Winslow Homer's luminous watercolor seascapes and highly spirited portraits of children and outdoorsmen are some of the most recognizable and cherished works in the history of American art. This catalogue, published in conjunction with a major traveling exhibition, examines his pictures from the 1870s, the least-studied period of this perennially popular American artist. Debunking the common myth that Homer worked in isolation, Margaret Conrads reveals him as a controversial artist who was an integral part of the dizzying New York art scene of the 1870s. Indeed, Homer was the American artist most frequently discussed by the press at this time--often with simultaneous commendation and vilification.
By viewing Homer's works of the 1870s through the lens of contemporaneous criticism, the author explains how and why the painter embodied the critics' high hopes for an art that expressed national values. She finds reflected in his vivid images an ongoing struggle to meet these expectations, even as he challenged and helped to redefine the artistic conventions governing American aesthetics.
With almost one hundred full-color plates and nearly sixty black-and-white illustrations, this handsome volume is a remarkable record of an important period not only in Winslow Homer's career but also in the fascinating art world of late-nineteenth-century America.
The Nelson-Atkins Museum of Art
Kansas City, Missouri
February 18-May 6, 2001
Los Angeles County Museum of Art
June 10-September 9, 2001
High Museum of Art, Atlanta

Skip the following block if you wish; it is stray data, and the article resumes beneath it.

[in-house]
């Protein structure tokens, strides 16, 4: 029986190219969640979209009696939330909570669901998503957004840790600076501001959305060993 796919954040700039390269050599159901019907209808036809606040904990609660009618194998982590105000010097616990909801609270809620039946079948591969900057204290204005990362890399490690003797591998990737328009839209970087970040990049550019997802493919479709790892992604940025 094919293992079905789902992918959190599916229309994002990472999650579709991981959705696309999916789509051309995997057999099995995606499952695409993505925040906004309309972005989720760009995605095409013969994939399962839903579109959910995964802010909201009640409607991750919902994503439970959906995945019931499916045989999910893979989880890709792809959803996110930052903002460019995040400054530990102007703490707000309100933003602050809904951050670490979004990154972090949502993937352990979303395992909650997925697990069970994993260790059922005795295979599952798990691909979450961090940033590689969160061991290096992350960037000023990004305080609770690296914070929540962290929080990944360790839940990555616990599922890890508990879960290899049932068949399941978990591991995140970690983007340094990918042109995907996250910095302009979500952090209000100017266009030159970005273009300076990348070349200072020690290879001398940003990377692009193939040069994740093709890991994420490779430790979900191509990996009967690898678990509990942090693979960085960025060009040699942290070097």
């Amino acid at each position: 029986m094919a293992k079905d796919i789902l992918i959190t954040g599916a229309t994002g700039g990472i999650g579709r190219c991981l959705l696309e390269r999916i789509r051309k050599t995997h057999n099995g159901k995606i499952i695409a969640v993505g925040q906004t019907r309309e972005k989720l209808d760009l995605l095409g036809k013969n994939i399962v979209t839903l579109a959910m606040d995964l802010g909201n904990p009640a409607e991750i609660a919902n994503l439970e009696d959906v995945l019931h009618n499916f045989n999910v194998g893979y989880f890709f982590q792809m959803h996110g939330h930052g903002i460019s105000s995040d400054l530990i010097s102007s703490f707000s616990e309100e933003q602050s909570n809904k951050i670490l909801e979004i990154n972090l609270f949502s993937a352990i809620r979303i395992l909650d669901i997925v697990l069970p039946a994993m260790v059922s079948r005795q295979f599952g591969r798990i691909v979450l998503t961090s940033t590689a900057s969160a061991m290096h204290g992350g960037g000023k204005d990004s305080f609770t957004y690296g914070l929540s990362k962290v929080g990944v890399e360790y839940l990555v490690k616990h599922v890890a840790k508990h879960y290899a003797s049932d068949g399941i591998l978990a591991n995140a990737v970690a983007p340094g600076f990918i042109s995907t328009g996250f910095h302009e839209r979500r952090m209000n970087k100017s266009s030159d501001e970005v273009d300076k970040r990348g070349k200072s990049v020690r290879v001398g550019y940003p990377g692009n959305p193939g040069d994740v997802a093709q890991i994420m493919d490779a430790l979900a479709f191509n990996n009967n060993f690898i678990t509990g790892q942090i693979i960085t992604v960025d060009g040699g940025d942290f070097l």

October 6, 2001-January 6, 2002
"An examination of Homer that breaks new ground and brings new insight to his development into one of America's brightest artistic stars . . . It succeeds in shedding new light not only on Homer's early influences but also on the national climate that precipitated his emergence as a key figure in American art."--Library Journal
"The quality and inherent intellectual worth of this book are unquestionable. It is an extraordinary piece of work that does what few previous studies have been able to do: it shows Homer as an active participant in the critical and commercial art world of New York during the fascinating postbellum period. It is particularly good at chronicling the emergence of watercolor as a serious medium. And its survey of the entirety of the New York art press during more than a decade provides future scholars with the wherewithal to conduct previously undreamed of research into the reception of a wide variety of works of arts in the 1870s."--John Davis, Smith College, author of Landscape of Belief
Published in association with The Nelson-Atkins Museum of Art
File created: 12/29/2014